Friends saw me through months of cancer treatment. These are some of the things that stood out:
    ~One friend sent a card every two weeks during those months. I looked forward to them so much!
    ~ A great group idea- my friends at work had a large basket. Whoever wanted brought little comforting, fun things to fill it, beautiful magazines, a homemade plate of cookies, a flower in a bud vase, cards from my class…little expressions of love.
    ~One friend organized meals that we could count on coming twice a week.
    ~A person gave my husband tickets to a Braves game…caregivers need breaks, too.
    ~A family member planted beautiful pots of flowers for me to see every day on my porch.
    ~Constant reminders of prayer.
    ~Friends at work offered their own sick days for me to use when mine ran out.
    Every small kindness is magnified for a person in need. There is not any kindness too small to be greatly appreciated.
    God shows up in every little blessing. It is amazing!

  35. When I was going thru a hard time, some one bought me a CD, and this encouraged me at night when I could not sleep and everyone else I knew was asleep.
    Also, other friends of mine have taken me to the movies or to the beach for the day to get my mind off things.
    I appreciate the creative ways that my friends have ministered to me.

  36. Great reminders. Sometimes practical help is the very best. When our first child was born, we had dear friends come over and clean the house from top to bottom. It was such a wonderful surprise, and was really just what we needed-even though we couldn’t articulate it.

    Also, our daughter was critically ill as an infant, and we had friends change vacation plans just to come sit with us at the hospital. The gift of their presence was the most precious thing we ever could have received.

    And now I remember that it’s nice to offer help, but even better to say the specific thing you’ll do, like I’m bringing dinner at 5. Or I’m coming over to clean. Or I’ll pick your kids up from school. Or whatever. Friends, and community are the very things that often carry us through our trials.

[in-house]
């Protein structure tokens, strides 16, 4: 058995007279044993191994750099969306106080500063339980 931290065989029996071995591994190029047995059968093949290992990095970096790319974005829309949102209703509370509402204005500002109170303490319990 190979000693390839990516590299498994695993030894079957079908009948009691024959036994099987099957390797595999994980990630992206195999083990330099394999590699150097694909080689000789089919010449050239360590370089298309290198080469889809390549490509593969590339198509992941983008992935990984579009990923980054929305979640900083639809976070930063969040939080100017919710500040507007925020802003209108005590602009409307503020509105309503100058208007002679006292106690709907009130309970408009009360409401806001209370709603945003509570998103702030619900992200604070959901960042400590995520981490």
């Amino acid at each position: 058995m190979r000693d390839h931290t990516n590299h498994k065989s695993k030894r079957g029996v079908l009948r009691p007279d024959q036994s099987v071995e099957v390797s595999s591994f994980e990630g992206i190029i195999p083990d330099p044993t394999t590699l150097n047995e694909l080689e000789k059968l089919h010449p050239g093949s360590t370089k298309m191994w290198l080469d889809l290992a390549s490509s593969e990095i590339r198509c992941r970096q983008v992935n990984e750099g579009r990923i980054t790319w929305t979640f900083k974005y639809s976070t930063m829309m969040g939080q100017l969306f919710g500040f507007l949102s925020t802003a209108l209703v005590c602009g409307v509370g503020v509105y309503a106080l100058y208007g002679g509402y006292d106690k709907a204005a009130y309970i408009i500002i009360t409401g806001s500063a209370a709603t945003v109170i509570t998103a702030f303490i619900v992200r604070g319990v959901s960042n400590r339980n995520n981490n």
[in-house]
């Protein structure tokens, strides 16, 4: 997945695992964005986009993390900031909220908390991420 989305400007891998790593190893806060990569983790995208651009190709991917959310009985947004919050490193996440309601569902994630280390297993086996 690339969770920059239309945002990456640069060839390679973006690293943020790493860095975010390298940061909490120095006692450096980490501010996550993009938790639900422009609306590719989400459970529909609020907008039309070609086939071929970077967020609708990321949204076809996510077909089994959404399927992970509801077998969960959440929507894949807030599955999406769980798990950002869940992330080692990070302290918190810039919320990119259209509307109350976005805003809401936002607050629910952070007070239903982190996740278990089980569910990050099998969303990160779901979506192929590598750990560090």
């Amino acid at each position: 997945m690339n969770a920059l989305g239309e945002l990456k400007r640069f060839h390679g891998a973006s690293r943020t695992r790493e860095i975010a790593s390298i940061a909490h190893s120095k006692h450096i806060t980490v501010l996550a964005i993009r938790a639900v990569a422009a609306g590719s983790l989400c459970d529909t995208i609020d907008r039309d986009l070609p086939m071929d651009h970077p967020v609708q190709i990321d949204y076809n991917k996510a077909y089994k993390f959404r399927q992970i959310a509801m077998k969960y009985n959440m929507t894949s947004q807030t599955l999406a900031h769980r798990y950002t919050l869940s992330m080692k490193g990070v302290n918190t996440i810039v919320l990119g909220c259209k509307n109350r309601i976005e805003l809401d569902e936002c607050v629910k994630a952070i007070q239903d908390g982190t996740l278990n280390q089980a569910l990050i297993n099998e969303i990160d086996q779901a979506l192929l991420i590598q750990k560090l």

37. Yes, I have been through several difficult times. And every single one of the ways to help is exactly spot on. Oh my…those cards, thoughts, prayers, gifts, dinners, listeners. They were tremendously helpful. The love that I felt expressed by every one of those gestures. I have been the blessed recipient and I like you don’t know if I ever could’ve shown love or even experienced God’s love without this demonstration of His love through others. You are bringing me back. And I am so grateful for the reminder to serve others who are hurting. Thank you and prayers for your family!

  38. Dear One-after teaching General Education and Special Needs children for 30 years I understand some of your issues. I loved my parents and supported them in any way I could. Please know that I will begin praying for your family and sweet David. Allow your friends to help and be there when you need a boost, and a reminder that God doesn’t make mistakes!!!He truly loves all His children and provides what we need day by day-please allow your friends to share and be blessed by loving on your family-God Bless You honey!!!

  39. It is so much easier to be the giver, that’s for sure! But we sure do fulfill the word when we SHARE our burdens and allow others to serve us and walk with us. It takes a lot of courage to ask for help. It’s so much easier to just sit back and feel bad that no one is helping. I love the suggestions you gave here, those are wonderful. The greatest thing anyone ever did for me was cry and rage with me, and then held me and prayed. Such renewal.

    Heart Hugs, Shelly <3